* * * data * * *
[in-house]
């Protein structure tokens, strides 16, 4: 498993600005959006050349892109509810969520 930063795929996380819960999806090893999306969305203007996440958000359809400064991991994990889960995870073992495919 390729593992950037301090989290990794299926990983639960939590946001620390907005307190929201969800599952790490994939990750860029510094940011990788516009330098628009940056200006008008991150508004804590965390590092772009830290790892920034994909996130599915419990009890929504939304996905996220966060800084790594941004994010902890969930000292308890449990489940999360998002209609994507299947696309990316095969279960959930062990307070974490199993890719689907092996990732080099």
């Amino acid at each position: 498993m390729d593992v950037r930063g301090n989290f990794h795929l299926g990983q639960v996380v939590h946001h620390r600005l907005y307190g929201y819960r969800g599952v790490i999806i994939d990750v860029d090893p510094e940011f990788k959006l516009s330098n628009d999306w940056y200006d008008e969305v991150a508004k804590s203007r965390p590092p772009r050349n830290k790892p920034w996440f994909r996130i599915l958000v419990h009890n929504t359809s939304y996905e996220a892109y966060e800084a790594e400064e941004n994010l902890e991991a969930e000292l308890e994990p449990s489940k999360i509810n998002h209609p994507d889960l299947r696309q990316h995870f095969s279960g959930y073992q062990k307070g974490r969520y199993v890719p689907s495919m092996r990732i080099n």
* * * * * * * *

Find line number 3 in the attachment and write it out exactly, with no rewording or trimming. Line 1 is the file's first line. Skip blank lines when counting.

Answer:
């Amino acid at each position: 498993m390729d593992v950037r930063g301090n989290f990794h795929l299926g990983q639960v996380v939590h946001h620390r600005l907005y307190g929201y819960r969800g599952v790490i999806i994939d990750v860029d090893p510094e940011f990788k959006l516009s330098n628009d999306w940056y200006d008008e969305v991150a508004k804590s203007r965390p590092p772009r050349n830290k790892p920034w996440f994909r996130i599915l958000v419990h009890n929504t359809s939304y996905e996220a892109y966060e800084a790594e400064e941004n994010l902890e991991a969930e000292l308890e994990p449990s489940k999360i509810n998002h209609p994507d889960l299947r696309q990316h995870f095969s279960g959930y073992q062990k307070g974490r969520y199993v890719p689907s495919m092996r990732i080099n």